What: âÄúThe War Within/AllâÄôs FairâÄù
When: 7:30 p.m., Friday; 2 p.m. and 7:30 p.m., Saturday and Sunday
Where: Rarig Center
Cost: $5 for any student with any school ID, $10 for non-students
Unscripted performances at the Rarig Center tend to be minimal ordeals that focus more heavily on concepts than razzle dazzle. The devised collaborations put on every year in the department, usually crafted by students and professors, donâÄôt need ostentatious stage tricks âÄî the magic ingredients are hard-working actors and creative juice.
That formula has worked just fine, and the University of MinnesotaâÄôs inventive works have been refreshing departures from the gimmicky nature of some more high-budget productions. Still, thereâÄôs something to be said for pouring money and international talent into the mix.
The departmentâÄôs newest production, âÄúThe War Within/AllâÄôs FairâÄù exemplifies this. At its heart, this theatrical examination of how we handle modern life is a student-driven affair, but it has received a financial boost from the department. Last year, students in the undergraduate theater program presented the case for a devised work that would break the mold. They wanted to create their own production from scratch but with a professional company. Their request was accepted and âÄúThe War WithinâÄù was put on the season calendar.
The Moving Company, which specializes in unconventional work, was the natural companion for this student-initiated project. Dominique Serrand and Steven Epp, legends known for their work on the late Theatre de la Jeune Lune, have embraced the students.
The Moving Company will take a second shot at âÄúThe War WithinâÄù at the Southern Theater in 2012, but for now, Serrand and Epp are taking advantage of working with University students.
âÄúWith professional actors, you always work in a producing system where you have to deliver. With students, you have time to research, to rethink,âÄù Serrand said.
ItâÄôs a two-way street: The theater students are just as geeked about working with the internationally-acclaimed actors.
âÄúThese are artists IâÄôve aspired to my whole life, and now IâÄôm working with them,âÄù said Peter Rusk, a theater senior. Actors played a large role in devising the work, improvising and exploring until they found things that worked.
âÄúAt the beginning of the process, we had almost nothing except for the title,âÄù Rusk said.
The title comes from the overarching theme of the play, that war pervades our society on every level. It manifests itself in every facet of American life: From the mundane and menial to the national and magnificent, we face each other and ourselves in endless battles.
From the platform of the title, which Serrand compared to the name of a military operation or the name of a hurricane, actors and directors built a production that explores the ridiculousness of modern life in a light-hearted, absurdist fashion. In one scene, a tiny office squabble turns into a monumentally bizarre clash involving a clothing iron, a monster spitball and several aggravated assaults with a potted plant.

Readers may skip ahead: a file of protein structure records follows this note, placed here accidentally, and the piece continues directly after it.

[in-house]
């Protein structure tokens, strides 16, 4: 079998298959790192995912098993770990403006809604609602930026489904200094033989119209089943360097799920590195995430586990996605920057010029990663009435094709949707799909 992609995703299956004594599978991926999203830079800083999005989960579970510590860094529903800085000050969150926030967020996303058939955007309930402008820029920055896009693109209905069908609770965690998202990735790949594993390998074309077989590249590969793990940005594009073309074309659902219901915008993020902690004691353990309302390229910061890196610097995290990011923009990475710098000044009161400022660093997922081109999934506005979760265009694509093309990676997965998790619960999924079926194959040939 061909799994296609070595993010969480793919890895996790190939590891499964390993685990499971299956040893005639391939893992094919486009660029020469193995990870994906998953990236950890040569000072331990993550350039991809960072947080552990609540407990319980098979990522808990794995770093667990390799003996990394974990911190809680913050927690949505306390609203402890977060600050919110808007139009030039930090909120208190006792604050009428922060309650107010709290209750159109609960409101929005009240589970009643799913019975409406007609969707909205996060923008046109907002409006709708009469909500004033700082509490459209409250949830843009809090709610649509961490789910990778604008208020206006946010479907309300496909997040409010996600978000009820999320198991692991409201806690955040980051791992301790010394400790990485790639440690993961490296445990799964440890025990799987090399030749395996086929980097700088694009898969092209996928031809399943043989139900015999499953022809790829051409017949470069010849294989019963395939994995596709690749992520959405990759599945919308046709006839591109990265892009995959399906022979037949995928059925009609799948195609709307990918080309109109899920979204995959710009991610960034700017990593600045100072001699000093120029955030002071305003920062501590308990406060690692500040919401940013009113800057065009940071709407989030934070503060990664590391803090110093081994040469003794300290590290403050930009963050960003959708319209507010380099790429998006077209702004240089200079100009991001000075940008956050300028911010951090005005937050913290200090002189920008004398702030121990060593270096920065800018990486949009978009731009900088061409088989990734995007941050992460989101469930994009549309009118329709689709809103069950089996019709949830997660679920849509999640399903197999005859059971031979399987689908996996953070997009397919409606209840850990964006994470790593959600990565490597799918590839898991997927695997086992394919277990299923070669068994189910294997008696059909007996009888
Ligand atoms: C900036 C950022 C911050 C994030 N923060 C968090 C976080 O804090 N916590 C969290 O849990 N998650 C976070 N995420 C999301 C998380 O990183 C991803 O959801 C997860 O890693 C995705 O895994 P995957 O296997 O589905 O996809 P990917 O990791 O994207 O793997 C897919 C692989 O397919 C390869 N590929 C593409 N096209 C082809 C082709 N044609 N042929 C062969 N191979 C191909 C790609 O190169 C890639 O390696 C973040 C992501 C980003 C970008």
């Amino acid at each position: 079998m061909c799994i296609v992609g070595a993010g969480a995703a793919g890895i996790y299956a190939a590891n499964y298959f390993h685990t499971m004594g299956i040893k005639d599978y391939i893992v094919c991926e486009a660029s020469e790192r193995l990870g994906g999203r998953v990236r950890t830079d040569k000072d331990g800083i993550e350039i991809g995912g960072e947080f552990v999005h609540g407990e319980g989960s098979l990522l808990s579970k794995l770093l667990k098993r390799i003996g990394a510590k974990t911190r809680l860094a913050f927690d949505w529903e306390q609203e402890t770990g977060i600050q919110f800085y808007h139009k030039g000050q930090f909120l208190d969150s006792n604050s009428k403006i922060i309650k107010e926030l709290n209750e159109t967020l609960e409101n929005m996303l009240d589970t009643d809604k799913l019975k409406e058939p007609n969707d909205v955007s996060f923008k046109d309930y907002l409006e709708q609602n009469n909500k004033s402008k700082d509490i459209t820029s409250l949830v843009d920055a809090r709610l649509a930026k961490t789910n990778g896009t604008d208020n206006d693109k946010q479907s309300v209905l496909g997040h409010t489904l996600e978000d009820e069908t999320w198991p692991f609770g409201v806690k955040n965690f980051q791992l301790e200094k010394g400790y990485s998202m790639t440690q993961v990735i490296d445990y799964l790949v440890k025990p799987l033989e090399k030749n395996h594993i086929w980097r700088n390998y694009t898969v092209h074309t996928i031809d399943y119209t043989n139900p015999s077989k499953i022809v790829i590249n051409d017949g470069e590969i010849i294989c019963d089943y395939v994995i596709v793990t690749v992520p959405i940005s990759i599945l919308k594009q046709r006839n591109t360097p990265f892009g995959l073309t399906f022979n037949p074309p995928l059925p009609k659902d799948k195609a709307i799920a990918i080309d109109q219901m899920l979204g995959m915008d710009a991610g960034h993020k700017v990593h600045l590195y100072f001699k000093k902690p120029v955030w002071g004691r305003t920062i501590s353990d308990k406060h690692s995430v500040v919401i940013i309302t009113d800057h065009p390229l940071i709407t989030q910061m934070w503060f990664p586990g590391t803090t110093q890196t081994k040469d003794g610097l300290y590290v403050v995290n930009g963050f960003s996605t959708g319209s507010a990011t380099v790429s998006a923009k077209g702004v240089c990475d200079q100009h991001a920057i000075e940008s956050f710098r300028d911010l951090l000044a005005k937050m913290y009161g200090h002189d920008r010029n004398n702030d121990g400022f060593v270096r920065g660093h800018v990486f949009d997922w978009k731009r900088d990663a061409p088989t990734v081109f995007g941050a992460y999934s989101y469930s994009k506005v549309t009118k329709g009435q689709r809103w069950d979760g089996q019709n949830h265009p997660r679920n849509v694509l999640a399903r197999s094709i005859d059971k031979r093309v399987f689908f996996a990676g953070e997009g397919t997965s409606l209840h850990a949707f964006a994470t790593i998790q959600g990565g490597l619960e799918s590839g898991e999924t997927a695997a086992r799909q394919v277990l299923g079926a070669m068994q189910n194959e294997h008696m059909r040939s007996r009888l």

âÄúThis show is a completely different animal,âÄù said Laura Abend, a theater senior. As stage manager, Abend was in charge of, among other things, recording every aspect of the devising process. With her assistant stage managers, Abend made up for the scriptless nature of the show.
Because a script has never been written, itâÄôs hard to say what the show is âÄúaboutâÄù exactly. Threads of a story will weave in and out in a fabric that will feel a little bit different to everyone.
âÄúThereâÄôs not a big agenda. ItâÄôs not around one issue. It ends up getting at something essential about where weâÄôre at today âÄî as a country, as society, as individuals,âÄù Epp said.
âÄúItâÄôs about life, but not in that horribly clichÃ© way,âÄù Rusk said. âÄúWeâÄôre not telling you how to live. WeâÄôre just looking at how we live.âÄù
To create the stageâÄôs look, design students worked with the directors to come up with lighting, scenic and costume designs that fit with the themes of the work.
As opposed to traditional theatrical lighting, which softens makeup-caked actors in flattering light that changes color and intensity on every emotional whim, the lighting designer of âÄúThe War Within,âÄù Jesse Cogswell, hit actors with the harsh light of modern life. Fluorescent bars hang high in the theatrical canopy. TheyâÄôre complemented by a hazy amber glow that explicitly evokes parking garages and street lights.
Set designer Amanda Wambach, a third-year in the scenic design MasterâÄôs program, has drawn from the buildingâÄôs natural architecture to create a stage that is a continuation of the brutalist, utilitarian thrust space. She also disturbed the natural landscape of the space, placing a cigarette machine in the audience and blocking off an entire section of the balcony with an austere, concrete alpine slope of walls whose gray paint job matches the concrete walls of the theater. Upon these walls, a hodgepodge of trippy images and video will be projected.
âÄúThere are sections that seem so familiar âÄ¦ Together, they donâÄôt really make sense. ThereâÄôs something very disjointing about it. It throws us,âÄù said theater senior Sam Kruger in regards to the acting space, which is populated by office furniture. âÄúIt puts you in a stranger place as an audience member.âÄù
Actors and designers alike had to learn how to take risks in order to achieve maximum theatrical success. âÄúFailure is essential to the process,âÄù Rusk said.
âÄúIn an odd way, itâÄôs sort of like fishing. Or some metaphor that has to do with patience and focus,âÄù Kruger said.